What do executives do all day? They’re always in meetings, so what are they meeting about? Is this a best use of their time? The answer is “yes.”
Below is my journal entry from a typical Friday when I was a VP of Sale Operations and Marketing, having non-stop meetings and phone calls.
July 29, 2006
My former colleague finally said “Yes!” After dealing with the counter offer and trying to secure this candidate, I have emailed my former boss to follow-up their initial outreach. The jury’s still out on how angry this person will get, if we’re successful in poaching the other Rock Star Sales person. When can this Rock Star join us? We’re making an offer on Monday.
Will our key Channel partner really acquire us? Not sure, but we’re submitting our response to their request for information on Monday or Tuesday.
Friday is always my fun day of the week in the office. I try to get most of my work and major meetings done Monday through Thursday, since we have at least two to three formal and informal executive team meetings. I know that I’ll have at least two or three one-on-one meetings with my through the course of a day, but yesterday was unusually busy. Here was the time line of my Friday:
7:00 am: I wake up, make my coffee, drink my Adkins shake and take my vitamins, head down to my home office and start reading work and personal emails.
8:15 am: I forward the recruiter’s VP of Marketing job description with contact information to my former boss’s work email and say, “I’m forwarding the attached email to you. I need to reply to this recruiter today, but I intended to forward her to you instead. I hope you don’t mind, but I’ll bcc you on my email to recruiter.” I’m trying to soften the blow that I may have caused my old boss this week. My old boss did some outreach with me over a week ago. I responded with a voice mail on their work phone on a Sunday night to avoid contact.
8:20 am: Right away my old replies back to me, “Hi Lori, I appreciate you thinking about me and the networking is always good. It was nice to hear from you the other day, too and I hope we can connect sometime before you depart for NYC.” Whew. This makes me feel some relief because I do want to have interaction with my former boss. I remain tentative because I know that we’re closing on my old boss’s top Sales person very soon. Recruiting from my former employer feels like a non-linear equation I’m trying to solve.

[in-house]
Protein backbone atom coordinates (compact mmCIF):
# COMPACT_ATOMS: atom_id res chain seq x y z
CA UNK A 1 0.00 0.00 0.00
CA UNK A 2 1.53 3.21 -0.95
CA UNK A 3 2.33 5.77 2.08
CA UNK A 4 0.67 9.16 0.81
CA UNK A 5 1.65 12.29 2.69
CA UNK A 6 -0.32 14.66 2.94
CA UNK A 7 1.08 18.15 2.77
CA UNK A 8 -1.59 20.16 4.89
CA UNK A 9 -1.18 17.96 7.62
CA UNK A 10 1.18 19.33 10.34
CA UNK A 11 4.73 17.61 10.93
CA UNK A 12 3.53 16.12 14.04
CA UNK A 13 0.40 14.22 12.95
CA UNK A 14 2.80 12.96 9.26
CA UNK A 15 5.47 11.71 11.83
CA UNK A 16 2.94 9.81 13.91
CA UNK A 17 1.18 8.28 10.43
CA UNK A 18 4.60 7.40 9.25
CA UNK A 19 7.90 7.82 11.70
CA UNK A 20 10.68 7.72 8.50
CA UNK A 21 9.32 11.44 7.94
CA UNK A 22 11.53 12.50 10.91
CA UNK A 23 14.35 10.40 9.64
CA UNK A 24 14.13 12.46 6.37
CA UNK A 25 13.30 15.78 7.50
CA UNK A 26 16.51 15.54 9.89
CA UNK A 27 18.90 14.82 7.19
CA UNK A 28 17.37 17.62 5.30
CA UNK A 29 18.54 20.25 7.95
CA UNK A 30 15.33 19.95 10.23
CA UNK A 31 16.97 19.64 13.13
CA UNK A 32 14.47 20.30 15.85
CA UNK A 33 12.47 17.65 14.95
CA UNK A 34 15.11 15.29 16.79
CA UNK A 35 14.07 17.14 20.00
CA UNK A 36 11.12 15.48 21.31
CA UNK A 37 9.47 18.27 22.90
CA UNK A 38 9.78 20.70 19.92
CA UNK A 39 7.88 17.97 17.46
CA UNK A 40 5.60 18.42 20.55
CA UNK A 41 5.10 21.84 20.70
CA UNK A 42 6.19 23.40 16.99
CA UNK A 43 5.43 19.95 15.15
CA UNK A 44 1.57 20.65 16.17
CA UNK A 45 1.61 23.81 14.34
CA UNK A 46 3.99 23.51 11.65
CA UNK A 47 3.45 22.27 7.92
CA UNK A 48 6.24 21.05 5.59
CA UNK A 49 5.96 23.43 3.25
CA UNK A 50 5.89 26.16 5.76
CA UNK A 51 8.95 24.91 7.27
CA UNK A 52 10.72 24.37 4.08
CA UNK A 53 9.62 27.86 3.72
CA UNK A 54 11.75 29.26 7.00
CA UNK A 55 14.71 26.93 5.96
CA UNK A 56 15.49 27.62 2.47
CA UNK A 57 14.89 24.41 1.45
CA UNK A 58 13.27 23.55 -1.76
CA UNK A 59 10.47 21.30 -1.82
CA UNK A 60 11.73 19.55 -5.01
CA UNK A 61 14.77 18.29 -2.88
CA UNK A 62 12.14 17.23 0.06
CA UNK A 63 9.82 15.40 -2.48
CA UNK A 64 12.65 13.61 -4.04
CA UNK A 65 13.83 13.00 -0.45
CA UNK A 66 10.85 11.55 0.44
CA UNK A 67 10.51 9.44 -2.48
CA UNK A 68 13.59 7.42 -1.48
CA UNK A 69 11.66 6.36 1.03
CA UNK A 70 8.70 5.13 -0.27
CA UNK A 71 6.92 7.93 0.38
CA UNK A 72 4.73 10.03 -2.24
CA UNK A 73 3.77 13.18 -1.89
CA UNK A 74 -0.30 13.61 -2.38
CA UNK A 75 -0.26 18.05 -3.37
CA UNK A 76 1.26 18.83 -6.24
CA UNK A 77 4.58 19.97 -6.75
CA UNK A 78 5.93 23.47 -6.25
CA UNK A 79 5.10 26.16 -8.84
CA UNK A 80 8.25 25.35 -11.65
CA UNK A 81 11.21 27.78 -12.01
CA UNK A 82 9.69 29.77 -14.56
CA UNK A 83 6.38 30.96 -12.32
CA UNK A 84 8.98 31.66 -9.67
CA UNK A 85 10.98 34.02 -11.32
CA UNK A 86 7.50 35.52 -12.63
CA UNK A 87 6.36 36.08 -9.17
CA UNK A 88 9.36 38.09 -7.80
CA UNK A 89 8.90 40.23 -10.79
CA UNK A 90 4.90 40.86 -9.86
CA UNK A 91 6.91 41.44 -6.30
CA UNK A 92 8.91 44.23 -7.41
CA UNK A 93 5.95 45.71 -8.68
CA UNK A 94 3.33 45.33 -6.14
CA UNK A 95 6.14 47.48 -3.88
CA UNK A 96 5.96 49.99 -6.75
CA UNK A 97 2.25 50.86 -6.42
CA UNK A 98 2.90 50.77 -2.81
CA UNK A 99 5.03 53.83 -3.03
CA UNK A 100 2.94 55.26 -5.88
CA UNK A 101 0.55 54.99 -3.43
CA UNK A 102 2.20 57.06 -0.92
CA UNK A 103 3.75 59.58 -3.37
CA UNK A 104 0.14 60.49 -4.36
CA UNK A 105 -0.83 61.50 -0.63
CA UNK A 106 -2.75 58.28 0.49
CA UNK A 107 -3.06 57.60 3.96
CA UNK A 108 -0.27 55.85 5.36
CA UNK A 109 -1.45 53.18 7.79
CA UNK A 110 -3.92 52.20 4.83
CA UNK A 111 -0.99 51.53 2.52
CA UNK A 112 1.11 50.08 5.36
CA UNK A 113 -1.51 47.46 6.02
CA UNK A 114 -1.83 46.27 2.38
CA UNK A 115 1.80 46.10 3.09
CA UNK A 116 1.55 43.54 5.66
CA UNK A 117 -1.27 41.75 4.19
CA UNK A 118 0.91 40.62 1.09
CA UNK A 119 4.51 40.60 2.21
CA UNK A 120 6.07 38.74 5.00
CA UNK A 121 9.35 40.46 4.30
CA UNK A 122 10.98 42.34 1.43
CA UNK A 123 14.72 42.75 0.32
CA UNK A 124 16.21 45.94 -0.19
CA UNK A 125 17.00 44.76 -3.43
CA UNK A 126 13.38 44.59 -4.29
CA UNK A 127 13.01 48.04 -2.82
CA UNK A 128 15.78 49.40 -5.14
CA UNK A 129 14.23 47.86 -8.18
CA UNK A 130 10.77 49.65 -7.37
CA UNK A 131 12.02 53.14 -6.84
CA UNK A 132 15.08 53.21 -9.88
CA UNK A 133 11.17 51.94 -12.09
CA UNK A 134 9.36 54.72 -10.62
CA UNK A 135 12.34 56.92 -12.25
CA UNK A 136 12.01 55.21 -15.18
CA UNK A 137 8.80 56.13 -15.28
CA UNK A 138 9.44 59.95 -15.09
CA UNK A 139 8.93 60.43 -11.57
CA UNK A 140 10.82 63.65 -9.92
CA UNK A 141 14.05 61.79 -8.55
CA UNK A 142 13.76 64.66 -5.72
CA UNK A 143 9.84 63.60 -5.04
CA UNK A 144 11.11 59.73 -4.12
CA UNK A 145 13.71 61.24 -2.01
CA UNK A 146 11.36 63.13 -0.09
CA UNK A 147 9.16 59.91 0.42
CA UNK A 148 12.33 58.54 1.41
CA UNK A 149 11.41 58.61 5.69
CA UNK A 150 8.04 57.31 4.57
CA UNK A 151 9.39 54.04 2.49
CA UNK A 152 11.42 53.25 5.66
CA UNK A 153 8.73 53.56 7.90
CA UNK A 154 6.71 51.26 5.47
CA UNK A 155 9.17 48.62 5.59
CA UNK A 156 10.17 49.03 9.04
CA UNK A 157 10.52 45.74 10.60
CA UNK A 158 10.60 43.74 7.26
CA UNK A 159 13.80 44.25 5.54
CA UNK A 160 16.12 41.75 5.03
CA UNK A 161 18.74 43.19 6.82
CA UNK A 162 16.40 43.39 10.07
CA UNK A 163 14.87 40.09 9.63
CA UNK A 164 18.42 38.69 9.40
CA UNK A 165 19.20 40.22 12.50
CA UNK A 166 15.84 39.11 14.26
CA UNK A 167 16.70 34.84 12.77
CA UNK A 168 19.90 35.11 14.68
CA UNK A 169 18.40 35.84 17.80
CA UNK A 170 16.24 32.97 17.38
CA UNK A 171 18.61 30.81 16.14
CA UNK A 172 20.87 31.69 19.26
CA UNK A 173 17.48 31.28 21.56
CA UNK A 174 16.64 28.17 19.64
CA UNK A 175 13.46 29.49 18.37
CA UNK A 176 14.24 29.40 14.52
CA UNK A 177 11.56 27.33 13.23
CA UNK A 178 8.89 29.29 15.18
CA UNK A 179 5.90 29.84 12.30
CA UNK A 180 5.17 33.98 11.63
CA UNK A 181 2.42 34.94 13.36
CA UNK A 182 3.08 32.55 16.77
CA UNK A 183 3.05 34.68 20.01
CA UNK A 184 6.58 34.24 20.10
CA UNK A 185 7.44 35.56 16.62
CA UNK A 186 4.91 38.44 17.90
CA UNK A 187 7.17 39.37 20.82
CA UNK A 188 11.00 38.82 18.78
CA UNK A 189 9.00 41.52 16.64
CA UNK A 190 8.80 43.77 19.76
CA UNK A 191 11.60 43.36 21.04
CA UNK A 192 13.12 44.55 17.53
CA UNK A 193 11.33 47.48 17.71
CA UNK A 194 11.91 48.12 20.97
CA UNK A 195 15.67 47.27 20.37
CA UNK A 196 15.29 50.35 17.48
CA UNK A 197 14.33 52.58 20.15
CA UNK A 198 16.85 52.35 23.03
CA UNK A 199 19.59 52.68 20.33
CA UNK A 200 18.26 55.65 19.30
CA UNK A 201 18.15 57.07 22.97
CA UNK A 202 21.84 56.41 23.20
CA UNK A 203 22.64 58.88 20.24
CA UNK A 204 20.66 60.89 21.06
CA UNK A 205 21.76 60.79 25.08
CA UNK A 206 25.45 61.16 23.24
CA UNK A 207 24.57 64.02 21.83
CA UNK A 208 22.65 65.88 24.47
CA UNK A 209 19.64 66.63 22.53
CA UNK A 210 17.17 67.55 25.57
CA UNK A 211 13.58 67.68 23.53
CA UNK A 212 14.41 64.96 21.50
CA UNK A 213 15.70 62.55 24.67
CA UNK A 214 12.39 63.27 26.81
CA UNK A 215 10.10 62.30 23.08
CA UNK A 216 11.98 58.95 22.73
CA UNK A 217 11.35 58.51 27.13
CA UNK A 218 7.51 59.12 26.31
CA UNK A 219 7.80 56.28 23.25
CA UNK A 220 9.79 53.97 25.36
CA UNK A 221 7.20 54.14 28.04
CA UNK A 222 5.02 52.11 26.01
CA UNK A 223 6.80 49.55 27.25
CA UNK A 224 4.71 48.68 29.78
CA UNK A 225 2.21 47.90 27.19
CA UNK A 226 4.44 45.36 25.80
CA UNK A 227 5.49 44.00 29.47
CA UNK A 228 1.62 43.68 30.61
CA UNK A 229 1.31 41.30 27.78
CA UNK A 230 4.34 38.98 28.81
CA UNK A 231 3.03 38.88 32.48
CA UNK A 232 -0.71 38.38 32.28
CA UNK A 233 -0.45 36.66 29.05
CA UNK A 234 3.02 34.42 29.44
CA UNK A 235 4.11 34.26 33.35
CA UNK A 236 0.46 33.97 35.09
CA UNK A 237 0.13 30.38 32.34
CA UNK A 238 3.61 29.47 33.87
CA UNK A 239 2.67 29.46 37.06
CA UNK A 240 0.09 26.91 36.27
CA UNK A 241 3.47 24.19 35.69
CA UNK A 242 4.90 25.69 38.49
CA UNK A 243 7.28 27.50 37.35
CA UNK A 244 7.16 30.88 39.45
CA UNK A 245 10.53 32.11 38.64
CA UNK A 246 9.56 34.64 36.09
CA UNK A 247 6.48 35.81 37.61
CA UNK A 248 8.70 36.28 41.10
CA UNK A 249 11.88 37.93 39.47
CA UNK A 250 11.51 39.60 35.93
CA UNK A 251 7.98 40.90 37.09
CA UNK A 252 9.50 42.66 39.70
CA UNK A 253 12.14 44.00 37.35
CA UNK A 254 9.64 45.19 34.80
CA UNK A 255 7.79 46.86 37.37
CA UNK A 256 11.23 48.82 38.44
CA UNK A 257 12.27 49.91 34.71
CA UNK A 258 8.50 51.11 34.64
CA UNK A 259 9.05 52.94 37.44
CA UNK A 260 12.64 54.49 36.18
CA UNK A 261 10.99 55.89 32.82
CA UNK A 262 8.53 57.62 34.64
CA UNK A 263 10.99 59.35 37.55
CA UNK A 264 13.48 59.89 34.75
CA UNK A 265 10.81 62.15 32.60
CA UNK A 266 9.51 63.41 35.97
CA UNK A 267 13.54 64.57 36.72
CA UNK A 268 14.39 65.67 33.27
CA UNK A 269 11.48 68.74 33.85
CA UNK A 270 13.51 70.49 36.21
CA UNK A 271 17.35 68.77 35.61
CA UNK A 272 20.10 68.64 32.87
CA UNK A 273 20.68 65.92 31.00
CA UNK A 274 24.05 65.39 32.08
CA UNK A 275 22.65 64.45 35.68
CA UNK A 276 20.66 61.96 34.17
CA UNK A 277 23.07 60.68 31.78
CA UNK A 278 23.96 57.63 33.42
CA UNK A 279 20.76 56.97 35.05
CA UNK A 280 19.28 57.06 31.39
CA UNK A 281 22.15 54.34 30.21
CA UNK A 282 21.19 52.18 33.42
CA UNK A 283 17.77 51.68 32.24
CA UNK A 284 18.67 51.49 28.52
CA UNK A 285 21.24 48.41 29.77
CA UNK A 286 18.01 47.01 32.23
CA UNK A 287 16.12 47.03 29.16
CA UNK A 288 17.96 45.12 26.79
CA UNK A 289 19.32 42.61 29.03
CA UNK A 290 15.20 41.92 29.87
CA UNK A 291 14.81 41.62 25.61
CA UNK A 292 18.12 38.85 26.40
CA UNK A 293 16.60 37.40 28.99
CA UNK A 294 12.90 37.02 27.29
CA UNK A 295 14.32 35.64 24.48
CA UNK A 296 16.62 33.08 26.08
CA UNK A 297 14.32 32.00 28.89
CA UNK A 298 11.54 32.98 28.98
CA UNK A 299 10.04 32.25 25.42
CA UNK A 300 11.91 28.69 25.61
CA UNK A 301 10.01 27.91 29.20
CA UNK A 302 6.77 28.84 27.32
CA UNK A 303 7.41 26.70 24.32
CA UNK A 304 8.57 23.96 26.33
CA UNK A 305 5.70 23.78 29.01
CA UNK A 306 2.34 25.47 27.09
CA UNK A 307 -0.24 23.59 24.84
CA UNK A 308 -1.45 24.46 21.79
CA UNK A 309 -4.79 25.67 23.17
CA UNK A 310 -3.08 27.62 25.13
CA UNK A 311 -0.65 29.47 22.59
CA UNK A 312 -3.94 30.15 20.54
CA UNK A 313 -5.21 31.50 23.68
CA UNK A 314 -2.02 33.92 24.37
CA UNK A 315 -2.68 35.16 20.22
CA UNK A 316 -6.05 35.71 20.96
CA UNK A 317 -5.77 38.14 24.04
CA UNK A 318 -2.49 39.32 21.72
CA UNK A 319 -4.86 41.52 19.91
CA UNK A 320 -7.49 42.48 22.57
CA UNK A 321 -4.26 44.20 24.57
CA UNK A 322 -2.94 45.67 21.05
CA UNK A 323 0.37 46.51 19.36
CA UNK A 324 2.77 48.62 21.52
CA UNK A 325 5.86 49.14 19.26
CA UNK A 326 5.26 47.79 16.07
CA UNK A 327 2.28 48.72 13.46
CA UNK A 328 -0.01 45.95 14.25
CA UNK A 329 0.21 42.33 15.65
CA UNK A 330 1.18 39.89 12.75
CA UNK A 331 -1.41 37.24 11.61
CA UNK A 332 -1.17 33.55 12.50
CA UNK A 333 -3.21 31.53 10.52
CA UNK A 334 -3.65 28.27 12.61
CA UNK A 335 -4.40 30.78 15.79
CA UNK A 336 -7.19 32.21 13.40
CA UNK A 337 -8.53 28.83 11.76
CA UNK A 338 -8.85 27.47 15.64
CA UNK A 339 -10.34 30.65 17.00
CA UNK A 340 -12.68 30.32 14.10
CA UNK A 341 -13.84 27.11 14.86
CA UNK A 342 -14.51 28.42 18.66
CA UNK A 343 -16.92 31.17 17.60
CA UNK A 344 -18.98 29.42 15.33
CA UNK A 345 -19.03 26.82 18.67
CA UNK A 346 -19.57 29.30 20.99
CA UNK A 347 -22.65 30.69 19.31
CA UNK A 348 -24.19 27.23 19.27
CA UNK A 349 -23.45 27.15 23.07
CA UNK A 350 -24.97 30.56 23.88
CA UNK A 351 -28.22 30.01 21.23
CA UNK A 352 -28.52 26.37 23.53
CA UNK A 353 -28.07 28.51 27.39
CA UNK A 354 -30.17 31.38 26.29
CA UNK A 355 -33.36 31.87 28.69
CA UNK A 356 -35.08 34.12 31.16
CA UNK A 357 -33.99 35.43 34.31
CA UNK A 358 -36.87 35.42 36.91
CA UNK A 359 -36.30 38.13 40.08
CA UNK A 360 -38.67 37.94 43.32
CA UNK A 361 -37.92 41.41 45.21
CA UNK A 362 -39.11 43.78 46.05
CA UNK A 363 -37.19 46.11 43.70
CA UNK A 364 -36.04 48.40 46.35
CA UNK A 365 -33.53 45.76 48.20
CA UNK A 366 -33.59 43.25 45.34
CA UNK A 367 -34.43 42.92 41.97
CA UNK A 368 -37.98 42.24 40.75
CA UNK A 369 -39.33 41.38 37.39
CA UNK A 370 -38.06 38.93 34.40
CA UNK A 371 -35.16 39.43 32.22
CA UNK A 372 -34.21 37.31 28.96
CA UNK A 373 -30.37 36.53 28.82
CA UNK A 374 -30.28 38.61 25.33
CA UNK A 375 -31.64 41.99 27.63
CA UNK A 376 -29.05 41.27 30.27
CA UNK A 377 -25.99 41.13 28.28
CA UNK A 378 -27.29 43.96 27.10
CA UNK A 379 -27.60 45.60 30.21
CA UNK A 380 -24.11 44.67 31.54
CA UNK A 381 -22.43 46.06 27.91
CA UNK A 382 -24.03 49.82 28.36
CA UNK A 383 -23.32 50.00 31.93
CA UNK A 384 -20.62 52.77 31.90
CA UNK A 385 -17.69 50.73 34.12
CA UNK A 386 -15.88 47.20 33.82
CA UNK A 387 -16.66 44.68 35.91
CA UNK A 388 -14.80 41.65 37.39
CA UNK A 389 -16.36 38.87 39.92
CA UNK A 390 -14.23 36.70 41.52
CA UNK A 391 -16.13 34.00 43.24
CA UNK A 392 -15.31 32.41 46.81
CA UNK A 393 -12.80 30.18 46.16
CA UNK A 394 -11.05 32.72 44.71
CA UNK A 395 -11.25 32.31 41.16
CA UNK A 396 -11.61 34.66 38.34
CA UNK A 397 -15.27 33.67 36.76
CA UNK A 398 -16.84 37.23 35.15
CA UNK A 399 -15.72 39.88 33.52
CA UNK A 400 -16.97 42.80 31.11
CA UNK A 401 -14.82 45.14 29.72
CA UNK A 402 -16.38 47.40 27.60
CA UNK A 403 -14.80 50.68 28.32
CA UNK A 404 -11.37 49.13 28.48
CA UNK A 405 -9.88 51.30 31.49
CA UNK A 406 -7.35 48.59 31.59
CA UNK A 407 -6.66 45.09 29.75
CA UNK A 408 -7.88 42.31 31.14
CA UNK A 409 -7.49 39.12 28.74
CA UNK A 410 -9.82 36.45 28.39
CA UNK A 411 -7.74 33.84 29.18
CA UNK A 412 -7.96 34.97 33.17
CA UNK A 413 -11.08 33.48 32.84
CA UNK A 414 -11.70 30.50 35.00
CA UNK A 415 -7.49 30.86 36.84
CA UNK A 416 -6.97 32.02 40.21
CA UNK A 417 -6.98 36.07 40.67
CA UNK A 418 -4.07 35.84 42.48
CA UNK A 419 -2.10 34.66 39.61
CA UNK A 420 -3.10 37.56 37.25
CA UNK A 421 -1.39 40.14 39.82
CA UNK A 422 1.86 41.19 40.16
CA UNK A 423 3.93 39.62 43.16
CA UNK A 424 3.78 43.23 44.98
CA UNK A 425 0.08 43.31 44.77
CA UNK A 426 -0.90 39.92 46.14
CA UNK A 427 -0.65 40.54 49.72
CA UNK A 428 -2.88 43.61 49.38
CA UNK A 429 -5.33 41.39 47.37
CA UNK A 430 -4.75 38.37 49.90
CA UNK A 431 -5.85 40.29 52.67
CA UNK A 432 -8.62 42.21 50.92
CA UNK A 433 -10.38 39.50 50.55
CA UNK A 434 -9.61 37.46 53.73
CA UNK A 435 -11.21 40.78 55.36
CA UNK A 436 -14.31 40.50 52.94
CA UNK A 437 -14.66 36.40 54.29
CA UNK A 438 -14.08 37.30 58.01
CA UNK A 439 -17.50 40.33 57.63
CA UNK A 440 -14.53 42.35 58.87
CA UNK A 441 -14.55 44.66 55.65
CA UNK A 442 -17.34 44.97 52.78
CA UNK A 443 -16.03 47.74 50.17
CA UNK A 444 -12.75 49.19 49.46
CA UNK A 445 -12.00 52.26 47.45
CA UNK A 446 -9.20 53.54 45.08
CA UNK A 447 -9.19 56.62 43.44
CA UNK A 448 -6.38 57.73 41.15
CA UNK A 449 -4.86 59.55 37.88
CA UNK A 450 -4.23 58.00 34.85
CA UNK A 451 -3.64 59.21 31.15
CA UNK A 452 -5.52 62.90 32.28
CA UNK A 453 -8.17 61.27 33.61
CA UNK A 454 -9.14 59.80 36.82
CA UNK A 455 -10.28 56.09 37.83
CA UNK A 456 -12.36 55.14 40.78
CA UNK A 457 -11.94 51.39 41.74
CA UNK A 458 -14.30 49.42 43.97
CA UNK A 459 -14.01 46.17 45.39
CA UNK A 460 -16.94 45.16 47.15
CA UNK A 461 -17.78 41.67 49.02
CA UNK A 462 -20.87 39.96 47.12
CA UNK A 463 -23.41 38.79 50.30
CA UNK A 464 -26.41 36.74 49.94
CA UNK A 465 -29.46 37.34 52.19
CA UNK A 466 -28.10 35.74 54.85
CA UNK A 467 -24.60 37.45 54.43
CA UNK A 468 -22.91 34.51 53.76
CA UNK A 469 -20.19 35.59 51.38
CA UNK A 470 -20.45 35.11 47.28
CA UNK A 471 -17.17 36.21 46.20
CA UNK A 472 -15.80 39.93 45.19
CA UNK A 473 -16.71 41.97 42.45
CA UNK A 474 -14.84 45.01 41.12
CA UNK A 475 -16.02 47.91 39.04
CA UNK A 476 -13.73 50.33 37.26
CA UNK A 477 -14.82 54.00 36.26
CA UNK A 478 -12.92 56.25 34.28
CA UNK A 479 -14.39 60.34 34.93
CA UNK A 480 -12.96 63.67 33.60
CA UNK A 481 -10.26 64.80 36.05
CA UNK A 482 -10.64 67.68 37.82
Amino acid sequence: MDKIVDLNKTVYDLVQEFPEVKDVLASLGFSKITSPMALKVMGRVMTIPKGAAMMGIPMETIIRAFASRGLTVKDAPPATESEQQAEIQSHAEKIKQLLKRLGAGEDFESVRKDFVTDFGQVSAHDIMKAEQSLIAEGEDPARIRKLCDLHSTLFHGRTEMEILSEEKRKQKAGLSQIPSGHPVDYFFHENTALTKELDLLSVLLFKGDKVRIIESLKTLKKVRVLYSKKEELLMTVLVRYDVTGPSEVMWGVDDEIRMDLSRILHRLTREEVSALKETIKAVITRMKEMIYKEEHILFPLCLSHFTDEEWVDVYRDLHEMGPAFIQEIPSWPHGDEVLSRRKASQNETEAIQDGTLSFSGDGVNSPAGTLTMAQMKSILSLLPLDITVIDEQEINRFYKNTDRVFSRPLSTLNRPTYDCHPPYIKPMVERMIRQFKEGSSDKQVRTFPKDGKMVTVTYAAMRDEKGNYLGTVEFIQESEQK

8:30 am: I get ready for work.
9:00 am: I commute to work and listen to an audio book.
10:00 am: Arrive at work, boot up my computer, as my CEO walks into my office, and then asks, “Did you get your coffee yet? I shake my head. He says, “Let’s walk to Starbucks.” I’m thinking, “Our CTO must have told him that a recruiter contacted me, so my CEO wants to know what I’m doing with the information.”
10:55 am: I’ve updated my CEO on my week, ranging from associates having meltdowns on the phone to updates on my candidate to a recruiter calling me. I inform him of my interactions with my former boss. He doesn’t ask me anything else; we just catch up on his week on the road.
11:00 am: I have my Sales meeting with the Sales team. My CEO and Controller sheds light on what the Sales team is not doing, prompting private meetings between Controller and myself, then CEO and myself, and then all of three of us. It becomes clear that our Sales team hasn’t sped up their 30-60-90-120 day closes. We’re trying to determine why without pointing fingers at Sales individuals.
11:45 am: During my Sales meeting, my former colleague calls me to tell, “I’m coming on board!” She proceeds to tell me that she wants to be professional, so she won’t share the details until we get some private, off work time to discuss the final details. I ask, “Can I go public with this?” She says I can.